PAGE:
1. The Rule should be developed with care and attention, prayer and reflection, perhaps some research and reading. If it is to be a guide for the next (say) five years of life, it should not be, and indeed cannot be, rushed. If other people are to be involved, even indirectly, it should be developed in consultation with them. It can be helpful to seek the guidance of someone who has developed and lives according to a Rule of Life, particularly about potential problems.

2. The Rule is a guide or an ideal model – not set of laws “engraved in stone”. Rigid and obsessive conformity to the Rule is unlikely to be possible, and is certainly not spiritually or psychologically healthy.

3. The personal Rule must be personal. Religious communities usually develop and apply a Rule for the community which individual members will follow. But an individual developing a personal Rule needs to ensure that it meets his or her personal needs. A model or template can be helpful in provided some guidance on what such a rule might, or even should, include, but it must be adapted and developed for the individual. Such personal application will change over time. A Rule that is relevant for the mother of a newborn child will necessary be different to that for the same woman when her children are attending school and she has returned to paid work. Likewise, a Rule for a Hermit, or anyone else living a solitary life, will be different to a Rule for someone living with another (especially in a relationship like marriage) or others.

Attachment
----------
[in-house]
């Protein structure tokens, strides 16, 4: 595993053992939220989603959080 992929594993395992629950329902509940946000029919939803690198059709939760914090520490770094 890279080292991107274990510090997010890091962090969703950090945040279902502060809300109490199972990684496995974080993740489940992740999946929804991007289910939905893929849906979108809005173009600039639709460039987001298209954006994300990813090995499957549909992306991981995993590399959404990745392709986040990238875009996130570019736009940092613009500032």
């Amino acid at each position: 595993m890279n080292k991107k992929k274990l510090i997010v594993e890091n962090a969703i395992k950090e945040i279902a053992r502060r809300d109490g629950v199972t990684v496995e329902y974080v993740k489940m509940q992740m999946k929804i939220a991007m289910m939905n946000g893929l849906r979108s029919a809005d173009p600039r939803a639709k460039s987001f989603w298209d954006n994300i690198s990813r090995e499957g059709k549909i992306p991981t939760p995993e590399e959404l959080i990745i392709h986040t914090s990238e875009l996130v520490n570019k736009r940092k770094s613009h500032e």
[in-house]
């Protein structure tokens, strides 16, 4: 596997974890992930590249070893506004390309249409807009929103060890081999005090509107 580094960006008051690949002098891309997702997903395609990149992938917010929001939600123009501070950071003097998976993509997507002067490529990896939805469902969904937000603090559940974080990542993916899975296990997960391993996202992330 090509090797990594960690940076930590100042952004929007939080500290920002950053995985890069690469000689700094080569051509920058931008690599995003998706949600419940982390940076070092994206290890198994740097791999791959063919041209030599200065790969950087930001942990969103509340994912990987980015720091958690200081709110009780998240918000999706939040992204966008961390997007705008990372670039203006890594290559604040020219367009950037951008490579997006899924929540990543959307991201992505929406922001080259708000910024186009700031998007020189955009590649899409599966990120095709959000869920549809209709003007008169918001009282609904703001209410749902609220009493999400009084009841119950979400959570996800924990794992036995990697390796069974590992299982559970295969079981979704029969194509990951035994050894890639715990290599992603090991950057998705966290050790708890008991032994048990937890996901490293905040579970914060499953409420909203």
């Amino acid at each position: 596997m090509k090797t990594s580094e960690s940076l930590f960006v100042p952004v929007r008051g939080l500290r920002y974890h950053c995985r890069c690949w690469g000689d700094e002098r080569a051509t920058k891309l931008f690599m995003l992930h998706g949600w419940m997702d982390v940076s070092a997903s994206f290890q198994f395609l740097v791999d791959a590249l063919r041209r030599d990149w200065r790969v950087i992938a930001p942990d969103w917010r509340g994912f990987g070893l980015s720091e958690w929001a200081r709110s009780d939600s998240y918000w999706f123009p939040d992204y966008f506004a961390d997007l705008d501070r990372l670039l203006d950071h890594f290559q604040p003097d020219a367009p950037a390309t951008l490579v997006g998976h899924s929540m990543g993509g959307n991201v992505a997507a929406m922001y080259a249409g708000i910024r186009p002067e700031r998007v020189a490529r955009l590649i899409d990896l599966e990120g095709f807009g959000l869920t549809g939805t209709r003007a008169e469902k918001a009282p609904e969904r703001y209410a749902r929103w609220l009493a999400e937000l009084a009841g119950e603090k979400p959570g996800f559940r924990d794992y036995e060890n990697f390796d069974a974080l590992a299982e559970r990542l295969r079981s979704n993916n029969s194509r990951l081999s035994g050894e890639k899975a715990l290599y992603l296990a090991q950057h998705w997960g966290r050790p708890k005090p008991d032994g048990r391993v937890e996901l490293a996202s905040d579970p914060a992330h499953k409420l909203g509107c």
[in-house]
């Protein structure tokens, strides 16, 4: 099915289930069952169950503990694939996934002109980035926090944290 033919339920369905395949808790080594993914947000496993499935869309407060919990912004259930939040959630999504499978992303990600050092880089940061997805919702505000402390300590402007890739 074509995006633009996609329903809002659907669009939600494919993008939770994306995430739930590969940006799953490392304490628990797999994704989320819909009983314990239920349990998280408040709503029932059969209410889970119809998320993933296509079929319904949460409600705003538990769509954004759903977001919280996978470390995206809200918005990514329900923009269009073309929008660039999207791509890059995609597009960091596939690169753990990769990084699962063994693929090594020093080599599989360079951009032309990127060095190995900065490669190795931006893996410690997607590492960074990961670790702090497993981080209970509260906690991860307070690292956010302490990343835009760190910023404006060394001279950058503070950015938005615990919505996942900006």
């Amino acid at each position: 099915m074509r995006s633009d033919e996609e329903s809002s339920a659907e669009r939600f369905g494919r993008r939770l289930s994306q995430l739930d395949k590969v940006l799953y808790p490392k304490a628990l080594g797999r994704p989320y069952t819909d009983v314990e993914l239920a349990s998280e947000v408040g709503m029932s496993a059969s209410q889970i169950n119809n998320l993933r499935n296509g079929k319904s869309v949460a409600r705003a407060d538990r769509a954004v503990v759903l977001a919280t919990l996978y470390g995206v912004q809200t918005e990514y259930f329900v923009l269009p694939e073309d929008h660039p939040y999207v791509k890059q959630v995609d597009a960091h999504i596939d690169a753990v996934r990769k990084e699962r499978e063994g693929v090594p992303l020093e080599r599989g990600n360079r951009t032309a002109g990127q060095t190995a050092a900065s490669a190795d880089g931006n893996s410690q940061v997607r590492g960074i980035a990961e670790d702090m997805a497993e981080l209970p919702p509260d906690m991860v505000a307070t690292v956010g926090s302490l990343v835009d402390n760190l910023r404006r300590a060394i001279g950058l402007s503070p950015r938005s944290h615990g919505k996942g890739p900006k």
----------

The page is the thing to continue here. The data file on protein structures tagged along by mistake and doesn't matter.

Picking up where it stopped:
4. The Rule must be realistic. There are only 24 hours in a day, and sleep is necessary! For many people full-time paid employment is necessary and must be taken into account.

5. The Rule must be balanced. The ancient Rules included work (by which was meant physical labour), prayer, and intellectual activities (like reading) – “hands, and heart, and mind”. The Rules also included time for rest and recreation.

6. The Rule must be practical. In the absence of servants, it must allow for supposedly “non-spiritual” activities – putting out the garbage, cleaning the bathroom, preparing meals, sweeping the yard, paying bills, shopping. Such practical obligations cannot be seen as somehow “unspiritual” or as interruptions to the spiritual life; they must be incorporated into that life.